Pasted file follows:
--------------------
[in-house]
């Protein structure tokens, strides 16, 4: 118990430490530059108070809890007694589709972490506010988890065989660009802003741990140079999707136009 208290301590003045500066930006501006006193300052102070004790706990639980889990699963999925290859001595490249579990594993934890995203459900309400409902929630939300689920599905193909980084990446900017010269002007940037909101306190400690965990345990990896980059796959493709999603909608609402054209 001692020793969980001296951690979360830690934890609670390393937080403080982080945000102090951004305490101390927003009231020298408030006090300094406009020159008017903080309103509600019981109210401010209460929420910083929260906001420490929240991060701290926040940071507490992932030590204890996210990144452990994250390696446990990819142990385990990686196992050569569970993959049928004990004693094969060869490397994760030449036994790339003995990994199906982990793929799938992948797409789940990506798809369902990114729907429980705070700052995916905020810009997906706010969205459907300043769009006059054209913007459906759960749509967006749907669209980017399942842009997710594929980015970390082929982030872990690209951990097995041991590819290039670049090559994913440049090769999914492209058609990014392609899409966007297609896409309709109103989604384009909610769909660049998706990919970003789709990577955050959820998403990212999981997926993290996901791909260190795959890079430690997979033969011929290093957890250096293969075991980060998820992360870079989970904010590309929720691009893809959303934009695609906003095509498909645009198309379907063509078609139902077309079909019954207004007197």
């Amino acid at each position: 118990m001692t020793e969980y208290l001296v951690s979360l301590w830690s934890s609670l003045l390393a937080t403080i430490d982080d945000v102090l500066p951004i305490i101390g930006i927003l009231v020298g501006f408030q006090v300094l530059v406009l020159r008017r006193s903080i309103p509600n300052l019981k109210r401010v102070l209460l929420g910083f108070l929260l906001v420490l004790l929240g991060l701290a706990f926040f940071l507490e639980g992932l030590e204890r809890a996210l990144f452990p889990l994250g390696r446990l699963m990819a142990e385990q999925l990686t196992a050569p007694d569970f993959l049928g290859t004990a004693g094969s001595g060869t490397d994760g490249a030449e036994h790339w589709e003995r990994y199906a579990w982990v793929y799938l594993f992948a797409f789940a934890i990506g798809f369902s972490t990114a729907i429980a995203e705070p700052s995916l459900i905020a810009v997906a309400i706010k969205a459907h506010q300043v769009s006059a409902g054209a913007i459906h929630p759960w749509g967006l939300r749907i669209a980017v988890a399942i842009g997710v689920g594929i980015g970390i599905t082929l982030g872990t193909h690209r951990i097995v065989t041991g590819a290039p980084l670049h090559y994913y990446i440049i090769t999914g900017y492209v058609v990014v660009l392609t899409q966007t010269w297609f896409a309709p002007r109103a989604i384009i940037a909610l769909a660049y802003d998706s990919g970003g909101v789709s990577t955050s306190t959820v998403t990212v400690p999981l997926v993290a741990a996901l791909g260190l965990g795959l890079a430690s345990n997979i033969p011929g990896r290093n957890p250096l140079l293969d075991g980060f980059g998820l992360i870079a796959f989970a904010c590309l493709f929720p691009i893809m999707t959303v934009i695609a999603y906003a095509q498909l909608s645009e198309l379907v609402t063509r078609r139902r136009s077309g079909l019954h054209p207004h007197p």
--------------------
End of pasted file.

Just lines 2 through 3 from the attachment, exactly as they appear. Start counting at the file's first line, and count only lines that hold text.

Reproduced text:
């Protein structure tokens, strides 16, 4: 118990430490530059108070809890007694589709972490506010988890065989660009802003741990140079999707136009 208290301590003045500066930006501006006193300052102070004790706990639980889990699963999925290859001595490249579990594993934890995203459900309400409902929630939300689920599905193909980084990446900017010269002007940037909101306190400690965990345990990896980059796959493709999603909608609402054209 001692020793969980001296951690979360830690934890609670390393937080403080982080945000102090951004305490101390927003009231020298408030006090300094406009020159008017903080309103509600019981109210401010209460929420910083929260906001420490929240991060701290926040940071507490992932030590204890996210990144452990994250390696446990990819142990385990990686196992050569569970993959049928004990004693094969060869490397994760030449036994790339003995990994199906982990793929799938992948797409789940990506798809369902990114729907429980705070700052995916905020810009997906706010969205459907300043769009006059054209913007459906759960749509967006749907669209980017399942842009997710594929980015970390082929982030872990690209951990097995041991590819290039670049090559994913440049090769999914492209058609990014392609899409966007297609896409309709109103989604384009909610769909660049998706990919970003789709990577955050959820998403990212999981997926993290996901791909260190795959890079430690997979033969011929290093957890250096293969075991980060998820992360870079989970904010590309929720691009893809959303934009695609906003095509498909645009198309379907063509078609139902077309079909019954207004007197």
């Amino acid at each position: 118990m001692t020793e969980y208290l001296v951690s979360l301590w830690s934890s609670l003045l390393a937080t403080i430490d982080d945000v102090l500066p951004i305490i101390g930006i927003l009231v020298g501006f408030q006090v300094l530059v406009l020159r008017r006193s903080i309103p509600n300052l019981k109210r401010v102070l209460l929420g910083f108070l929260l906001v420490l004790l929240g991060l701290a706990f926040f940071l507490e639980g992932l030590e204890r809890a996210l990144f452990p889990l994250g390696r446990l699963m990819a142990e385990q999925l990686t196992a050569p007694d569970f993959l049928g290859t004990a004693g094969s001595g060869t490397d994760g490249a030449e036994h790339w589709e003995r990994y199906a579990w982990v793929y799938l594993f992948a797409f789940a934890i990506g798809f369902s972490t990114a729907i429980a995203e705070p700052s995916l459900i905020a810009v997906a309400i706010k969205a459907h506010q300043v769009s006059a409902g054209a913007i459906h929630p759960w749509g967006l939300r749907i669209a980017v988890a399942i842009g997710v689920g594929i980015g970390i599905t082929l982030g872990t193909h690209r951990i097995v065989t041991g590819a290039p980084l670049h090559y994913y990446i440049i090769t999914g900017y492209v058609v990014v660009l392609t899409q966007t010269w297609f896409a309709p002007r109103a989604i384009i940037a909610l769909a660049y802003d998706s990919g970003g909101v789709s990577t955050s306190t959820v998403t990212v400690p999981l997926v993290a741990a996901l791909g260190l965990g795959l890079a430690s345990n997979i033969p011929g990896r290093n957890p250096l140079l293969d075991g980060f980059g998820l992360i870079a796959f989970a904010c590309l493709f929720p691009i893809m999707t959303v934009i695609a999603y906003a095509q498909l909608s645009e198309l379907v609402t063509r078609r139902r136009s077309g079909l019954h054209p207004h007197p």